A horse show is a judged exhibition of horses and ponies. Many different horse breeds and equestrian disciplines hold competitions worldwide, from local to the international levels. Most horse shows run from one to three days, sometimes longer for major, all-breed events or national and international championships in a given discipline or breed. Most shows consist of a series of different performances, called classes, wherein a group of horses with similar training or characteristics compete against one another for awards and, often, prize money.

International Federation for Equestrian Sports

The International Federation for Equestrian Sports (French: Fédération Équestre Internationale, FEI) is the international governing body of equestrian sports.

The FEI headquarters are in Lausanne, Switzerland. An FEI code of conduct protects the welfare of the horses from physical abuse or doping.

Linhó, Sintra

Linhó is an affluent village in São Pedro de Penaferrim parish of Sintra, on the Portuguese Riviera, famed for its resorts, Michelin star restaurants, and its two prominent gated communities, Quinta da Penha Longa and Quinta da Beloura. Linhó is home to a large expatriate community, the only American school in Portugal (Carlucci American International School of Lisbon), and has hosted a Bilderberg Meeting.Linhó is known for its gourmet culinary scene, including multiple Michelin starred restaurants, artisanal food shops, fine dining, and events like Christmas markets and its annual Artisinal Beer Festival.

List of equestrian sports

Equestrian Sports are sports that use horses as a main part of the sport. This usually takes the form of the rider being on the horse's back, or the horses pulling some sort of horse-drawn vehicle.

Pato

Pato, also called juego del pato (Spanish pronunciation: [ˈxweɣo ðel ˈpato], literally "duck game"), is a game played on horseback that combines elements from polo and basketball. It is the national sport of Argentina since 1953.Pato is Spanish for "duck", as early games used a live duck inside a basket instead of a ball. Accounts of early versions of pato have been written since 1610. The playing field would often stretch the distance between neighboring estancias (ranches). The first team to reach its own casco (ranch house) with the duck would be declared the winner.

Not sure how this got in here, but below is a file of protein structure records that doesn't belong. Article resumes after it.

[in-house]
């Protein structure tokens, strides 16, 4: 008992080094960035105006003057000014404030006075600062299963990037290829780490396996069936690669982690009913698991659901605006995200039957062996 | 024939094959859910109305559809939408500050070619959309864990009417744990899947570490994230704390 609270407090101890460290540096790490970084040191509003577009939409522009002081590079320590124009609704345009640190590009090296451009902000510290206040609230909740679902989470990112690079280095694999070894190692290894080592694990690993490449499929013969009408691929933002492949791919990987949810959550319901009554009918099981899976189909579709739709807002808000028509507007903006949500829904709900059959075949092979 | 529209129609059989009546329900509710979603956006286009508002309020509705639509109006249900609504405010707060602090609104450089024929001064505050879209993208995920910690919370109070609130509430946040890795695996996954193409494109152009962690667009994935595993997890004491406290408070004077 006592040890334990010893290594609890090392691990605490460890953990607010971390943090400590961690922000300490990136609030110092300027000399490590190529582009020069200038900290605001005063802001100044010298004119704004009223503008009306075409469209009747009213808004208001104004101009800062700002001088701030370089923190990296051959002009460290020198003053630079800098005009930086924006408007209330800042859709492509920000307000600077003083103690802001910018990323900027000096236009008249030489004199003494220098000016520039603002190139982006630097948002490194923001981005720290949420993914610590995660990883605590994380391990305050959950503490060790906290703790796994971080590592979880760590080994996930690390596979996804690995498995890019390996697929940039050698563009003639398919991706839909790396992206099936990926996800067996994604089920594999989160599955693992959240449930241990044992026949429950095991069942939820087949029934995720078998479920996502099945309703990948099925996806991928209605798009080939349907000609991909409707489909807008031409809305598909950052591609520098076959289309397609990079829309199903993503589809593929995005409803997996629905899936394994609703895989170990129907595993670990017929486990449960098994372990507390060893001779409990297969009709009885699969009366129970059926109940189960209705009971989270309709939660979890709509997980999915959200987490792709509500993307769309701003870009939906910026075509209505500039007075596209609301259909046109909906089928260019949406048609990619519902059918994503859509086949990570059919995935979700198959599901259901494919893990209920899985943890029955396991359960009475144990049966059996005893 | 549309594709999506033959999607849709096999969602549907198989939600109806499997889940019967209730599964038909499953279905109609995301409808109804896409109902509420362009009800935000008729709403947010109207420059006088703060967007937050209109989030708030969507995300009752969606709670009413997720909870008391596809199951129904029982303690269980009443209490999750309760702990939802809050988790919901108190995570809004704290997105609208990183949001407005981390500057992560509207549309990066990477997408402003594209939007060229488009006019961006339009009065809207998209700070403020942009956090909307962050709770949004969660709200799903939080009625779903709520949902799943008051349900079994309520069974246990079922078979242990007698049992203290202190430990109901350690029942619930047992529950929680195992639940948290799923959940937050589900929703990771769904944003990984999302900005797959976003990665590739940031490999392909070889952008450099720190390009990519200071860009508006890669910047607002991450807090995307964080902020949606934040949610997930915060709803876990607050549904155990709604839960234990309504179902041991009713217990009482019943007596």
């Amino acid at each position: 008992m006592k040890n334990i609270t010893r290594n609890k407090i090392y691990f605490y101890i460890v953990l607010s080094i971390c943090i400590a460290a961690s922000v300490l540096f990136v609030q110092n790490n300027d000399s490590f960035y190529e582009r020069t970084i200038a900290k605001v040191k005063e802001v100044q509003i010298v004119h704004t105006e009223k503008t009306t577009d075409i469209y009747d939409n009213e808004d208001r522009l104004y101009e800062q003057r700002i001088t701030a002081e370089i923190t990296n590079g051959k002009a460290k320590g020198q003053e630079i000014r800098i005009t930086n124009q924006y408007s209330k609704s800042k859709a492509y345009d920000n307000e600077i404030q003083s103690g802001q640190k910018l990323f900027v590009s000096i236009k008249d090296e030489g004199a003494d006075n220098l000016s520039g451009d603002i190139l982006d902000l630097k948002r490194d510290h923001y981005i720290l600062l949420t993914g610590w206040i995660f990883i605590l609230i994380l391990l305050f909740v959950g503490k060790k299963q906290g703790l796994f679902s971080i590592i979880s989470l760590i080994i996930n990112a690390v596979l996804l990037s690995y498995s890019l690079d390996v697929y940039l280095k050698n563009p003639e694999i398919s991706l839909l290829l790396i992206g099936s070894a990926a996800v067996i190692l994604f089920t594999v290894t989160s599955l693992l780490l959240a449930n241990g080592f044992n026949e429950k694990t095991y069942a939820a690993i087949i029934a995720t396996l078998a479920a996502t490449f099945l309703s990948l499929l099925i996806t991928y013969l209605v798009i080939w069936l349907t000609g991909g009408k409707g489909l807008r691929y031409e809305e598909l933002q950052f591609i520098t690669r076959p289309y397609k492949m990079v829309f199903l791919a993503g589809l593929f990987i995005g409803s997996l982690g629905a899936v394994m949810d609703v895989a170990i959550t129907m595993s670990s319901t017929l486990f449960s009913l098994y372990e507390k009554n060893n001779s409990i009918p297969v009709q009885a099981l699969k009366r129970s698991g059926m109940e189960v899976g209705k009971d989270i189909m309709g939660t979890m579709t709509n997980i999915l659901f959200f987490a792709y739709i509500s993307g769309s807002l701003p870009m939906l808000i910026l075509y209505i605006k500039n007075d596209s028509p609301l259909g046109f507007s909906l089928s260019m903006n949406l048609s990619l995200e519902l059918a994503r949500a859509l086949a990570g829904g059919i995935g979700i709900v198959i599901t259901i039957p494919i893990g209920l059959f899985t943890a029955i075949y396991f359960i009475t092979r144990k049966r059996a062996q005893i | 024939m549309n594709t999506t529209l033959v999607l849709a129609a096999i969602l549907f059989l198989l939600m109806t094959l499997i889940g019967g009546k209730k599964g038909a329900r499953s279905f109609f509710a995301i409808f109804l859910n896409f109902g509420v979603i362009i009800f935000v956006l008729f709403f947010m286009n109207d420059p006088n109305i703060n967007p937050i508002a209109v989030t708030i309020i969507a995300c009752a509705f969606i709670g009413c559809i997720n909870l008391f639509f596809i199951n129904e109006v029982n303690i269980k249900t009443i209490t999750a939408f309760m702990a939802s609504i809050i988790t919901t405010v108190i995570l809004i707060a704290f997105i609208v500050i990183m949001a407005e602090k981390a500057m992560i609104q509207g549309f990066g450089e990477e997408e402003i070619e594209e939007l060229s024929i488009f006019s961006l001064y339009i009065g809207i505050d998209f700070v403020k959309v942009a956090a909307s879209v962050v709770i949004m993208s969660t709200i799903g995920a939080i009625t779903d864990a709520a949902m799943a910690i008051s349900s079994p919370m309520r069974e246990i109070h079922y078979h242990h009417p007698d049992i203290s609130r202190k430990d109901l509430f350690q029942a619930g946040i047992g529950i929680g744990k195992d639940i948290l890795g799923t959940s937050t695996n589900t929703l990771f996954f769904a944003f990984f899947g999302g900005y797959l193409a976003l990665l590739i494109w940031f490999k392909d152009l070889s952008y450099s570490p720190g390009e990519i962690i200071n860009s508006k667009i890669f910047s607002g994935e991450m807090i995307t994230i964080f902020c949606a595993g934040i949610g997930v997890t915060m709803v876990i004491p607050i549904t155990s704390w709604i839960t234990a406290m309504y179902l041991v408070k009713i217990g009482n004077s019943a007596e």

Pato was banned several times during its history because of the violence—not only to the duck; many gauchos were trampled underfoot, and many more lost their lives in knife fights started in the heat of the game. In 1796, a Catholic priest insisted that pato players who died in such a way should be denied Christian burial. Government ordinances forbidding the practice of pato were common throughout the 19th century.

During the 1930s, pato was regulated through the efforts of ranch owner Alberto del Castillo Posse, who drafted a set of rules inspired by modern polo. The game gained legitimacy, to the point that President Juan Perón declared pato to be Argentina's national game in 1953.In modern pato, two four-member teams riding on horses fight for possession of a ball which has six conveniently-sized handles, and score by throwing the ball through a vertically positioned ring (as opposed to the horizontal rim used in basketball). The rings have a 100 cm (3.3 ft) diameter, and are located atop 240 cm (7.9 ft) high poles. A closed net, extending for 140 cm (4.6 ft), holds the ball after goals are scored.

The winner is the team with most goals scored after regulation time (six 8-minute "periods").